The Canadian Privacy Law Blog: Developments in privacy law and writings of a Canadian privacy lawyer, containing information related to the Personal Information Protection and Electronic Documents Act (aka PIPEDA) and other Canadian and international laws.

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The author of this blog, David T.S. Fraser, is a Canadian privacy lawyer who practices with the firm of McInnes Cooper. He is the author of the Physicians' Privacy Manual. He has a national and international practice advising corporations and individuals on matters related to Canadian privacy laws.

For full contact information and a brief bio, please see David's profile.

Please note that I am only able to provide legal advice to clients. I am not able to provide free legal advice. Any unsolicited information sent to David Fraser cannot be considered to be solicitor-client privileged.

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The views expressed herein are solely the author's and should not be attributed to his employer or clients. Any postings on legal issues are provided as a public service, and do not constitute solicitation or provision of legal advice. The author makes no claims, promises or guarantees about the accuracy, completeness, or adequacy of the information contained herein or linked to. Nothing herein should be used as a substitute for the advice of competent counsel.

This web site is presented for informational purposes only. These materials do not constitute legal advice and do not create a solicitor-client relationship between you and David T.S. Fraser. If you are seeking specific advice related to Canadian privacy law or PIPEDA, contact the author, David T.S. Fraser.

Monday, December 18, 2006

New money laundering law requires Privacy Commissioner to review FINTRAC's compliance 

Bill C-25, An Act to amend the Proceeds of Crime (Money Laundering) and Terrorist Financing Act and the Income Tax Act and to make a consequential amendment to another Act, is now in force. For the purposes of attacking money laundering and the financing of terrorism, the statute expands the amount of personal financial information collected and the sources of that information. But this amendment also gives the Privacy Commissioner of Canada with a unique role. Under the statute, the Commissioner is to audit the personal information handling practices of FINTRAC every two years. We'll see how the first such audit goes ....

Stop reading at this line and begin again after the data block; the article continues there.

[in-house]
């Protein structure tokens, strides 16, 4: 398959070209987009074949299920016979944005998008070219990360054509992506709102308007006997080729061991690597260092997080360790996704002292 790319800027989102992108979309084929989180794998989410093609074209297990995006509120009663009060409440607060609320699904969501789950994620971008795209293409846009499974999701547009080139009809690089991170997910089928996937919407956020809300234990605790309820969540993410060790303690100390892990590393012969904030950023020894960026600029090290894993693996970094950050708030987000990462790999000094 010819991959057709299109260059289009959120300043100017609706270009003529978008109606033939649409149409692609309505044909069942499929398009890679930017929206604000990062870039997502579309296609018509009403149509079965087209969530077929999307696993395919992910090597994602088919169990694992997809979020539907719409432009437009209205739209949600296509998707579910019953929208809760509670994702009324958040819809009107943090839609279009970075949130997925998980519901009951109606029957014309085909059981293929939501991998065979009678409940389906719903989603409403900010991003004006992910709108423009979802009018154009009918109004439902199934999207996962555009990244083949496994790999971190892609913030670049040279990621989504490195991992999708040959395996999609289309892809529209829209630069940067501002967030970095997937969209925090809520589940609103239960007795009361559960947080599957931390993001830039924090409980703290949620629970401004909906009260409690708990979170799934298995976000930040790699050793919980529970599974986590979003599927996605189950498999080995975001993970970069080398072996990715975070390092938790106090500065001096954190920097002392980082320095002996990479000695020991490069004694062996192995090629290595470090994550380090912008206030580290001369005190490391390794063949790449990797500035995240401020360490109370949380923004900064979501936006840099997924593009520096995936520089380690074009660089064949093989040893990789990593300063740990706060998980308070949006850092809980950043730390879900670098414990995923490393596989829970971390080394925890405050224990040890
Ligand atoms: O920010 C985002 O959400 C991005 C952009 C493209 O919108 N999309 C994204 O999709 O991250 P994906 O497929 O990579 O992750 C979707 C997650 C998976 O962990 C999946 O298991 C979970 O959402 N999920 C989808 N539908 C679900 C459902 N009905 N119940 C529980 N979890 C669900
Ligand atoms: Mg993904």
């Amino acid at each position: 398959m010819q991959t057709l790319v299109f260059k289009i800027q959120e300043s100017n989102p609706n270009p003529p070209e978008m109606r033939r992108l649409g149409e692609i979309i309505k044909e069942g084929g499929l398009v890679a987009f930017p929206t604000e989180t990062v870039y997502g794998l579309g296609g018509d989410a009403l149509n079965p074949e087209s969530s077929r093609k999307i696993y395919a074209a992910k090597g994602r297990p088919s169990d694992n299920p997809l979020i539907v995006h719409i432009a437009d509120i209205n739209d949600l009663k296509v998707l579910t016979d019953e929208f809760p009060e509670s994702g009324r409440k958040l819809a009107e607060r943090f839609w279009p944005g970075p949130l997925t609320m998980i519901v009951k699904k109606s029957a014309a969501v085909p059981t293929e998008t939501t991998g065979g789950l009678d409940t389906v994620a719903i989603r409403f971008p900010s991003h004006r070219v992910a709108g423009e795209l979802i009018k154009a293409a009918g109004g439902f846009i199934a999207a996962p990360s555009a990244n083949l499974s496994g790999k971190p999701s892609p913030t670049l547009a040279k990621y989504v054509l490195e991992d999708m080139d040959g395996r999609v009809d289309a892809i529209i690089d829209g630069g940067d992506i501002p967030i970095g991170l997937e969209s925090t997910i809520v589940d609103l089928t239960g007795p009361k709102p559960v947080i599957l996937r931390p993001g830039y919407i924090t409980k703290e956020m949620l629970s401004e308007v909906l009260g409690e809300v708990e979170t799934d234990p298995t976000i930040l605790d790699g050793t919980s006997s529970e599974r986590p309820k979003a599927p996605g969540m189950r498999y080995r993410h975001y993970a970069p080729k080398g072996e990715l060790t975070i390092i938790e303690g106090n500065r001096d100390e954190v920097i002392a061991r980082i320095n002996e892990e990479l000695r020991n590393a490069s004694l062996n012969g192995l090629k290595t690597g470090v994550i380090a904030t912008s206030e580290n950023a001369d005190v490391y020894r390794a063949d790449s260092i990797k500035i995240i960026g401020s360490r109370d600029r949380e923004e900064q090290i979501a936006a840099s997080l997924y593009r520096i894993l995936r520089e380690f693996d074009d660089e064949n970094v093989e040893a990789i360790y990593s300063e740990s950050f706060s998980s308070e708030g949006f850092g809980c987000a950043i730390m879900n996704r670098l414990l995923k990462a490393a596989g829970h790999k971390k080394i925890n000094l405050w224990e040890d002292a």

From the Commissioner's office:

New money laundering law requires Privacy Commissioner to review FINTRAC's compliance with Privacy Act

Ottawa, December 18, 2006 –The Privacy Commissioner of Canada, Jennifer Stoddart, has new oversight responsibilities under the Proceeds of Crime (Money Laundering) and Terrorist Financing Act (Bill C-25), which just received Royal Assent. Under this new legislation, the Commissioner's Office is now required to regularly review the Financial Transactions and Reports Analysis Centre (FINTRAC's) compliance with the Privacy Act, the federal public sector privacy law.

Under the Privacy Act, the Privacy Commissioner already has the power to audit the personal information-handling practices of federal departments and agencies. However, the Proceeds of Crime (Money Laundering) and Terrorist Financing Act specifically mandates the Office to review and report to Parliament on FINTRAC's activities every two years. The Commissioner's Office had already planned to conduct an audit of FINTRAC in 2007-08, pursuant to its authority under the Privacy Act.

"We understand the need to address suspected money laundering and terrorist financing activities, but we do have concerns about the potential impact on privacy rights resulting from an increase in the amount of personal information collected and disclosed by FINTRAC," said Ms. Stoddart. "In light of this, I am pleased to see that we will have increased oversight over these activities."

In the recent report of the Commission of Inquiry into the Actions of Canadian Officials in Relation to Maher Arar, Justice O'Connor also generally highlighted the need for increased oversight and review of activities that touch on national security. In Justice O'Connor's report, he recognized that the sharing and disclosure of personal information by government to foreign entities raises concerns.

Providing the Privacy Commissioner with mandated review of FINTRAC's activities is an important step because, as a result of the passage of Bill C-25, the number of organizations required to monitor and to collect information about their clients and customers will increase, the amount of personal information being collected will expand and more transactions will be subject to scrutiny and reporting. FINTRAC will be able to share more information with more organizations. FINTRAC is Canada's financial intelligence unit, a specialized agency created in July 2000 to collect, analyze and disclose financial information and intelligence on suspected money laundering and terrorist activities financing.

Last week, Ms. Stoddart appeared before the Standing Senate Committee on Banking, Trade and Commerce to discuss Bill C-25. Her statement and submission are available on the Office's Web site.

The Office of the Privacy Commissioner of Canada is mandated by Parliament to act as an ombudsman, advocate and guardian of privacy rights of Canada.

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